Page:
Jim Chapin

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Jim Chapin
Chapin in 2006
Background information
Birth nameJames Forbes Chapin
Born(1919-07-23)July 23, 1919
New York City, U.S.
DiedJuly 4, 2009(2009-07-04) (aged 89)
Fort Myers, Florida, U.S.
Occupation(s)Drummer, musician, music educator, jazz musician
Children10, including Harry, Tom, and Steve
FamilyKenneth Burke (father-in-law)
Jen Chapin (granddaughter)
Chapin Sisters (granddaughters)
Samuel Chapin (descendant)

James Forbes Chapin (/ˈpɪn/ CHAY-pin) (July 23, 1919 – July 4, 2009) was an American jazz drummer and the author of books about jazz drumming. He was the author of several albums (later converted to CDs) on jazz drumming, as well as 2 CDs entitled Jim Chapin: Songs, Solos, Stories (Vols. 1 and 2). He was posthumously inducted into the Modern Drummer Hall of Fame in 2011.[1]


Chapin was born in Manhattan, New York, the son of Abigail Forbes and painter James Ormsbee Chapin.[2] He did not begin playing the drums until he was 18 years old, after being inspired by legendary drummer Gene Krupa. He left Bard College in early 1938 after skipping classes regularly in order to obey a massive compulsion to batter a set of drums that a classmate had left set up in the gymnasium. He was a student of Sanford A. Moeller, a rudimentalist who popularized the Moeller method. Within two years, Chapin was playing opposite Krupa at the 1939 World's Fair in New York.

From the 1940s through the 1960s, Chapin performed and toured with a variety of bands, including Glen Gray and the Casa Loma Orchestra and groups led by the likes of Mike Riley, Woody Herman, Tommy Dorsey and Tony Pastor. He also performed on occasion with his sons, Tom, Steve and Harry Chapin who was on a career high as one of the more notable singer-songwriters of the 1970s and a founding member of the World Hunger Year. And he led his own bands well into his 80s.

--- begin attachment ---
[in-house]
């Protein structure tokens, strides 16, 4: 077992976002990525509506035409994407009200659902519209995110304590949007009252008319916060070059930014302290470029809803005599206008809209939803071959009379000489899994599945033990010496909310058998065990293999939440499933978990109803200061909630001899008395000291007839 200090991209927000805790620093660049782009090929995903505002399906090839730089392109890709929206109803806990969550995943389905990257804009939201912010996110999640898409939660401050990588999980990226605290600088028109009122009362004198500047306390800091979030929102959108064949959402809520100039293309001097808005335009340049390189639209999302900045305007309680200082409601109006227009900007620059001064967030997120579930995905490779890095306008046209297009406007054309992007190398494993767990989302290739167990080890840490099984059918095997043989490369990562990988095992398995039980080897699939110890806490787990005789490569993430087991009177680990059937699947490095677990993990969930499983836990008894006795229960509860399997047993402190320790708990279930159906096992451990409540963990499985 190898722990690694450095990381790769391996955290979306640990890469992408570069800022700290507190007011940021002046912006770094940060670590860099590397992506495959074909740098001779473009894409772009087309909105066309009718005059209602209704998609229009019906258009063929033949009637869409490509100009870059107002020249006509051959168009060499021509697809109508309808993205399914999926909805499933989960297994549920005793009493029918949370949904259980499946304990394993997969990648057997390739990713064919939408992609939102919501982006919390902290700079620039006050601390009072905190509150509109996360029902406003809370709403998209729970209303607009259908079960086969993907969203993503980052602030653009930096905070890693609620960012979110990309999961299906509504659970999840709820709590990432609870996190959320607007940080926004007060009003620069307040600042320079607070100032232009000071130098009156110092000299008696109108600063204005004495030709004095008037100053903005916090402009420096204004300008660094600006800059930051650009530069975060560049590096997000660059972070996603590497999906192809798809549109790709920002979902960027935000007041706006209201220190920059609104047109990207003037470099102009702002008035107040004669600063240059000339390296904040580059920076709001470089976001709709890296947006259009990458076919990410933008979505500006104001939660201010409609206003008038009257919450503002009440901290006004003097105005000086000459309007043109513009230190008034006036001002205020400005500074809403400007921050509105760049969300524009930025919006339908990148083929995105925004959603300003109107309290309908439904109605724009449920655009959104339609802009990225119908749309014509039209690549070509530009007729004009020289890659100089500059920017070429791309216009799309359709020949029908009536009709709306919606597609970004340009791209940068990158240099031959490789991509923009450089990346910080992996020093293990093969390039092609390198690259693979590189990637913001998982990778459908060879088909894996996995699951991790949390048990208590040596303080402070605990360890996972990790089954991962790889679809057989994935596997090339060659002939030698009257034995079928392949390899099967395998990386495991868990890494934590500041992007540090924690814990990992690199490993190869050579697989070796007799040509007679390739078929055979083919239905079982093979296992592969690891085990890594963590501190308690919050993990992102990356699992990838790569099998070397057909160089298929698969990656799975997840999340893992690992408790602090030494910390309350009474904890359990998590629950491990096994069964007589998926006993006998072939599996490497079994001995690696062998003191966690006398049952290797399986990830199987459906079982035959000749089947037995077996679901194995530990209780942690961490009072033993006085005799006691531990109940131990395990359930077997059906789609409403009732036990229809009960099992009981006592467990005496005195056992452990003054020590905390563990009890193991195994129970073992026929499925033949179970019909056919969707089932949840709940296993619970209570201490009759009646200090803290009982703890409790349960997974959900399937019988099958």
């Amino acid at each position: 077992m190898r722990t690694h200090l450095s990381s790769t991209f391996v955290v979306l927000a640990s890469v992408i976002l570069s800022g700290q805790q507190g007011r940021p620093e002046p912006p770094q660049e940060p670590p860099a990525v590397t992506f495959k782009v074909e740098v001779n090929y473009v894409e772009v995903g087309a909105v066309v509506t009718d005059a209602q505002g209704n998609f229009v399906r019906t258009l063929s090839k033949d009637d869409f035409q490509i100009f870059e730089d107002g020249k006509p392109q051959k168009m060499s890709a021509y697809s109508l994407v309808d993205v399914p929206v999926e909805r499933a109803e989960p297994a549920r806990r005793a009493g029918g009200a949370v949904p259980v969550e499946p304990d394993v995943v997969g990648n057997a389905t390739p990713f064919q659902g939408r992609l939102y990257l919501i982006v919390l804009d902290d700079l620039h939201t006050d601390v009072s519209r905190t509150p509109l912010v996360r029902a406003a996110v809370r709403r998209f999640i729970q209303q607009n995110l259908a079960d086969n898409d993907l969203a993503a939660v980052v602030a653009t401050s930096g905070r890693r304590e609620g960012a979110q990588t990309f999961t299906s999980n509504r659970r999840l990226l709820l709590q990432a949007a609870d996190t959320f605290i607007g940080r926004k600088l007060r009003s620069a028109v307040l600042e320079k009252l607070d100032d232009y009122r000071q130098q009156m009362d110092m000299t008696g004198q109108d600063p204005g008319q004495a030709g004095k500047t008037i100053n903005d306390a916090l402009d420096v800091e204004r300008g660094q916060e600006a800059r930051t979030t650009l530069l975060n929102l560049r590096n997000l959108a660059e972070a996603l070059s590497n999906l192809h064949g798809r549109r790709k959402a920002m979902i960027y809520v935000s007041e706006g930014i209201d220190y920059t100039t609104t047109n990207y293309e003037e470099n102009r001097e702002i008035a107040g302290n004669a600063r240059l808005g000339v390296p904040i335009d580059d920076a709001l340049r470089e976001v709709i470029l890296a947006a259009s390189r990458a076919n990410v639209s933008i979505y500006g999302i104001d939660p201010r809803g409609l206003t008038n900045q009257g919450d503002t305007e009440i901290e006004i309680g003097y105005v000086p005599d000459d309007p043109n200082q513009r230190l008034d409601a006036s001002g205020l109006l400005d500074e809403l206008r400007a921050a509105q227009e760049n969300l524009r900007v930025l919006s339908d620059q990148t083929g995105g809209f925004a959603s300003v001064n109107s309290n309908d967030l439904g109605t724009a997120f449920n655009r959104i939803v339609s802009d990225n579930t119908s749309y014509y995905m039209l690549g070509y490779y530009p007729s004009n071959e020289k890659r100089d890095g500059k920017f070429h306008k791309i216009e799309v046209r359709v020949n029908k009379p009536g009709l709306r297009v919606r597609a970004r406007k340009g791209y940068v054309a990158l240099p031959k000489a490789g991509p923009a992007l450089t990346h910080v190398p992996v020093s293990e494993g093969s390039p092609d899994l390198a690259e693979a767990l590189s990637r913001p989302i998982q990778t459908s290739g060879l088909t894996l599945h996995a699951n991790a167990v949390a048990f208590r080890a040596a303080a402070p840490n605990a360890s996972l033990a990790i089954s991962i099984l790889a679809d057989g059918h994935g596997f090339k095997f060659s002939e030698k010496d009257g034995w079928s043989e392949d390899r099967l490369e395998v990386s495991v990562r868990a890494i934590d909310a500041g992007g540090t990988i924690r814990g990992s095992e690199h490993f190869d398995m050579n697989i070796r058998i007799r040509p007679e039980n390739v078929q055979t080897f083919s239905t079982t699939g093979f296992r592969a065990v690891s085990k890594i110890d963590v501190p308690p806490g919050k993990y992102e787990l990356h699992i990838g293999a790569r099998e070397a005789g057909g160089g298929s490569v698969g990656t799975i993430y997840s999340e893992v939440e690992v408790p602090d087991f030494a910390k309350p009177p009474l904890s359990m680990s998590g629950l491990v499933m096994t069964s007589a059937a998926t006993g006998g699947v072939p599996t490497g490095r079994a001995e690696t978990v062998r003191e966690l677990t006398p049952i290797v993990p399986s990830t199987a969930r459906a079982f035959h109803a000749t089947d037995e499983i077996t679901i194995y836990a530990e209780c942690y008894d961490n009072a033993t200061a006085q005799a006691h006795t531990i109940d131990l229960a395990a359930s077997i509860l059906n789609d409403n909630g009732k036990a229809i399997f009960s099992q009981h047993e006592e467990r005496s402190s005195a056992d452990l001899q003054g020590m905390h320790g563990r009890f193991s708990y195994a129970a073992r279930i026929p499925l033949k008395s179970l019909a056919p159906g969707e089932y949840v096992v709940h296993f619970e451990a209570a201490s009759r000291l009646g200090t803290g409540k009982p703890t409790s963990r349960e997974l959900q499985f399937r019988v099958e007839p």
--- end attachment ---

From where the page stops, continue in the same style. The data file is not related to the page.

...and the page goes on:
Chapin continued traveling around the world teaching and presenting seminars, including teaching Peter Criss, after he left the group Kiss in the early '80s.[3] He was a fixture at music trade shows and percussion conventions. In 1994, Chapin received two honors for his contributions to music and education: the American Eagle Award, presented by the National Music Council in Washington and a lifetime achievement award from the Berklee College of Music in Boston. And in 1995, he was inducted into the Percussive Arts Society Hall of Fame.

He was the father of ten children, including musicians Harry, Tom (not to be confused with Thomas Chapin) and Steve Chapin, who are also the children of Elspeth Hart, the daughter of Kenneth Burke. He was the grandfather of Jen Chapin and two of the three members of the Chapin Sisters group. He was the direct descendant of Deacon Samuel Chapin. Jim Chapin died on July 4, 2009, in Florida a few weeks shy of 90 years old.

Method books[edit]

Chapin at NAMM 2006.

In the early 1940s, Chapin began working on a drum instruction book that was published in 1948 as Advanced Techniques for the Modern Drummer, Volume I, Coordinated Independence as Applied to Jazz and Be-Bop. This book has been known as "the definitive study on coordinated independence" for jazz drummers.[citation needed] After the release of the book, he carried a pair of drumsticks in his back pocket at all times in case he was called upon to demonstrate a difficult passage and prove that every pattern in the book could be played. The book became known among drummers as The Chapin Book[citation needed]

In 1971, Chapin published Advanced Techniques for the Modern Drummer, Volume II, Independence: The Open End. In the preface, he acknowledged that he could not play every pattern in the book. Some of his techniques were captured on an instructional video released in 1992 called Speed, Power, Control, Endurance. In this video, he spent the entire time using a practice pad to demonstrate the methods of his instructor, Sanford Moeller.


  1. ^ "Modern Drummer's Readers Poll Archive, 1979–2014". Modern Drummer. Retrieved August 10, 2015.
  2. ^ "James Forbes Chapin Obiturary". Legacy.com. 10 July 2009. Retrieved 13 October 2017.
  3. ^ Criss, Peter. "The Legendary Jim Chapin". petercriss.net. Retrieved 20 February 2020.

External links[edit]